Only a little over two decades after the struggles of Lech Walesa and his Solidarity colleagues led to the downfall of Communism in Poland, the country is making preparations for holding the rotating presidency of the European Union. Although the implementation of the Lisbon Treaty has meant that there is now a ‘permanent’ President of the European Council — currently the former Belgian Prime Minister, Herman van Rompuy — every six months a key role in the organisation of the Union passes to one member state (currently Hungary). Today, at a Kettner’s lunch held at the National Liberal Club, which I chaired, the head of the political section of the Polish Embassy in London, Jacek Gajweski, gave an excellent, succinct presentation about what Warsaw hopes to prioritise during its half-year in the Brussels sun, starting on 1 July. The final programme will not be unveiled until June, but as far as Mr Gayewski can predict, the six main themse are likely to be:

1) strengthening the EU’s internal market

2) improving relations with the Eastern neighbourhood, including Belarus, Ukraine, Georgia etc

3) strengthening the EU’s energy policy

4) consolidation of the common security and defence policy

5) neogotiating the 2014-2020 financial framework

6) full utiliastion of Europe’s intellectual capital

He said that Poland hopes to see progress in EU enlargement moves, relating to Iceland, Croatia, other parts of the Western Balkans and Turkey. And he noted how internally, Poland has been changing since the country joined the EU in 2004. The proportion of the population employed in agriculture has been halved — though those remaining farmers are perhaps the most pro-EU of all Poles — and as far as the role of the Catholic Church is concerned, he quoted a media commentatorwho said a few yers ago, a propos of John Paul II, ‘We heard the Pope, but we did not listen.’

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Challenges for the EU in 2011

Posted by jonathanfryer on Thursday, 13th January, 2011

When former Belgian Prime Minister Herman van Rompuy was chosen as President of the European Council, there was much derision in the puerile British Press: crude jokes about ‘Rumpy-Pumpy’ and fatuous remarks about how he wouldn’t even make the list of 10 Famous Belgians. But in fact, he was in many ways the ideal choice, having dealt with the Belgian budget when it was drowning in debt and having been used to managing a government of five difficult Coalition partners. It’s not his fault that he looks like a compassionate undertaker, as I can confirm, having attended the presentation he gave at a splendid event at Europe House in Smith Square this lunchtime. But what a cool cookie he is. It would have been a disaster if a ‘star’ such as the ghastly Tony Blair had got the job, as he would inevitably have taken initiatives, which is not the Council President’s role. He chairs the (seemingly ever frequent) meetings of Heads of State and Heads of Government of the 27 member states and soothes them into reaching a compromise which can then be put into practuce. Herman van Rompuy clearly gets on well with most of the top men and women he has to deal with, and indeed told us that he had had a very fruitful encounter with David Cameron at 10 Downing Street before coming on to Europe House. The year ahead holds many challenges on the economic front, though the eurozone goes relatively confidently forward, whatever its critics say, while on the external front, strengthening the partnership with (and I hope eventual membership of) Turkey remains a rop priority.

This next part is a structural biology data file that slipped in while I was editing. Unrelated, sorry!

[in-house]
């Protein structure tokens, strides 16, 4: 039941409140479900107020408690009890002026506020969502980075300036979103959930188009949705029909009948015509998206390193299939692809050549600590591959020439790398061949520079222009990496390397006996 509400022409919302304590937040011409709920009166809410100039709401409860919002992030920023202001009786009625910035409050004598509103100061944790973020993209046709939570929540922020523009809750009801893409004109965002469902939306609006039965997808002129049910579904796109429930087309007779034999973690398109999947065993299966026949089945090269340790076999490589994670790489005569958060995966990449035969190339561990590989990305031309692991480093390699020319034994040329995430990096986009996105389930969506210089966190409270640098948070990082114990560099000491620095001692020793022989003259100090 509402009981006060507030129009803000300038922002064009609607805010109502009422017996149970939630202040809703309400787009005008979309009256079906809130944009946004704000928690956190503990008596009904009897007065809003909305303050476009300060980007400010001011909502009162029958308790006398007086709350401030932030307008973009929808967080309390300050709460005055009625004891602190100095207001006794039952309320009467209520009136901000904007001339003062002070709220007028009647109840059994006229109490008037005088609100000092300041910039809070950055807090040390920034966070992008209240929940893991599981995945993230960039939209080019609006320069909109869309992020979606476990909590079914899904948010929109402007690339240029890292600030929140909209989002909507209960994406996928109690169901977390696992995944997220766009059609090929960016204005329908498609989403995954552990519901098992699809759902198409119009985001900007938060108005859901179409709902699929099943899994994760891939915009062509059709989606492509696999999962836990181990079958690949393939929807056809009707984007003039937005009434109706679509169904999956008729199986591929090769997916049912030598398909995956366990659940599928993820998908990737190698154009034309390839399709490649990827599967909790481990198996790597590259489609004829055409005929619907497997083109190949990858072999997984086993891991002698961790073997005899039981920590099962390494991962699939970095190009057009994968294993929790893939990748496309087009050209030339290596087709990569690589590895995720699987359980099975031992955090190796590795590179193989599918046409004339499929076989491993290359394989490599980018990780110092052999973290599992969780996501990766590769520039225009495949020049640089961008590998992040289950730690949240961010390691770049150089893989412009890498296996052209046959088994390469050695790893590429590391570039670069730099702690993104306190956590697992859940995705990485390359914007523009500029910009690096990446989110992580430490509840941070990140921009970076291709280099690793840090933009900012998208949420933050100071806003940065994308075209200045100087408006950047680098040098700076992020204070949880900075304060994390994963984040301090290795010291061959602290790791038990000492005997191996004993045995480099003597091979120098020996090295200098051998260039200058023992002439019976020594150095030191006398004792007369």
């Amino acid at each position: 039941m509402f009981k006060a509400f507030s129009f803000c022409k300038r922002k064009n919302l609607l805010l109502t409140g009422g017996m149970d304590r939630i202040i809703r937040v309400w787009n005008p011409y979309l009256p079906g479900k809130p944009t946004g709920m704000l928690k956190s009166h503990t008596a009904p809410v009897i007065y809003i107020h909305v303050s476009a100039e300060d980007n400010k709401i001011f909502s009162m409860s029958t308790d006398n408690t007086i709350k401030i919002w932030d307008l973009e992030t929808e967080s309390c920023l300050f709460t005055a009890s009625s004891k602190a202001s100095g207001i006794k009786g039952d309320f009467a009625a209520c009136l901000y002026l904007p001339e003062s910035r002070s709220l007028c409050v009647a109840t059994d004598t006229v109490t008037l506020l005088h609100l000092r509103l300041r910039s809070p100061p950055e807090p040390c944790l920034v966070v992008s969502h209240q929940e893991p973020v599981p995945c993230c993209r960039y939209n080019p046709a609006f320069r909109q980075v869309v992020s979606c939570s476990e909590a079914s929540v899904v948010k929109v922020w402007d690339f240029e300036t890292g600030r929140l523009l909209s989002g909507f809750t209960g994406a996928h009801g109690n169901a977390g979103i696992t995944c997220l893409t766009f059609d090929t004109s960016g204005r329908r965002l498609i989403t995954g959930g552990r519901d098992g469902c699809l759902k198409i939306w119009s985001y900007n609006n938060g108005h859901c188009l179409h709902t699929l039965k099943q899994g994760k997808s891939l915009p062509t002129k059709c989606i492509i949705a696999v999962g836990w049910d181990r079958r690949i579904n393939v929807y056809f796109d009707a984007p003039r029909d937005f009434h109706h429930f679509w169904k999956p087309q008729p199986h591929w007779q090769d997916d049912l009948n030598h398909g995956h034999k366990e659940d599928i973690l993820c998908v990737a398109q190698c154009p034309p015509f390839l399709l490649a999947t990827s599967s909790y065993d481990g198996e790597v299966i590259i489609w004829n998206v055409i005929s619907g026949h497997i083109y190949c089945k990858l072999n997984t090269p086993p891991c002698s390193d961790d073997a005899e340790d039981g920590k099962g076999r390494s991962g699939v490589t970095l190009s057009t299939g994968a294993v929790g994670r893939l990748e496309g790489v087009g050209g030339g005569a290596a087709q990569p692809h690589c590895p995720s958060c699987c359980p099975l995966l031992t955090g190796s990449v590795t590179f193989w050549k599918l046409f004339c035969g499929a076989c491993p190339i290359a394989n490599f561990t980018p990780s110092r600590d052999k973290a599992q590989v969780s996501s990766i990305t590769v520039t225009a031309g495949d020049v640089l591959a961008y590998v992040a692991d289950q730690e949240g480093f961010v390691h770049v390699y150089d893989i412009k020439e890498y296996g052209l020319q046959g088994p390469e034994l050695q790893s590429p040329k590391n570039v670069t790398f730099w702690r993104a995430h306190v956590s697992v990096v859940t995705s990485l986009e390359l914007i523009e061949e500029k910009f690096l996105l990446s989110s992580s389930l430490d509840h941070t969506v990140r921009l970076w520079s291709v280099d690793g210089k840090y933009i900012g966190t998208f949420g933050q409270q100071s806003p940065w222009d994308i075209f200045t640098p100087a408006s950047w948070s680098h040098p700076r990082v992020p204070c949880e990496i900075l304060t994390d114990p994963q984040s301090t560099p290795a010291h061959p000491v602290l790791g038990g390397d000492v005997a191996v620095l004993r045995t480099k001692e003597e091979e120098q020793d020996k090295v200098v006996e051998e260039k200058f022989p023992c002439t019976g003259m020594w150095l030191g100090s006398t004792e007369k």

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European Liberal Democrats Back Turkey’s EU Accession

Posted by jonathanfryer on Friday, 20th November, 2009

European Liberal Democrats, meeting at the annual congress of the ELDR in Barcelona, this morning passed a resolution (which I proposed) stating clearly our support for Turkish accession to the European Union, providing Ankara fulfils all of the so-called Copenhagen criteria for membership. This is in sharp contrast to the negative comments about Turkey´s EU vocation made recently by conservative leaders such as President Nicolas Sarkozy of France and Chancellor Angela Merkel of Germany, as well as the newly appointed President of the European Council, Herman Van Rompuy.

The resolution noted the progress that Turkey has been making with regard to the Copenhagen criteria — as acknowledged in last month’s report from the European Commission — while pointing out that more needs to be achieved in areas such as freedom of expression and the media. Prime Minister Recep Tayyip Erdogan’s initiatives towards resolving Turkey’s longstanding Kurdish question were welcomed.

The resolution — which was finalised in consultation with the German Liberal FDP (now in charge of the Federal Republic’s Foreign Ministry) — also called on the European Union to do more to facilitate a settlement of the Cyprus dispute and to end the isolation of Turkish Cypriots.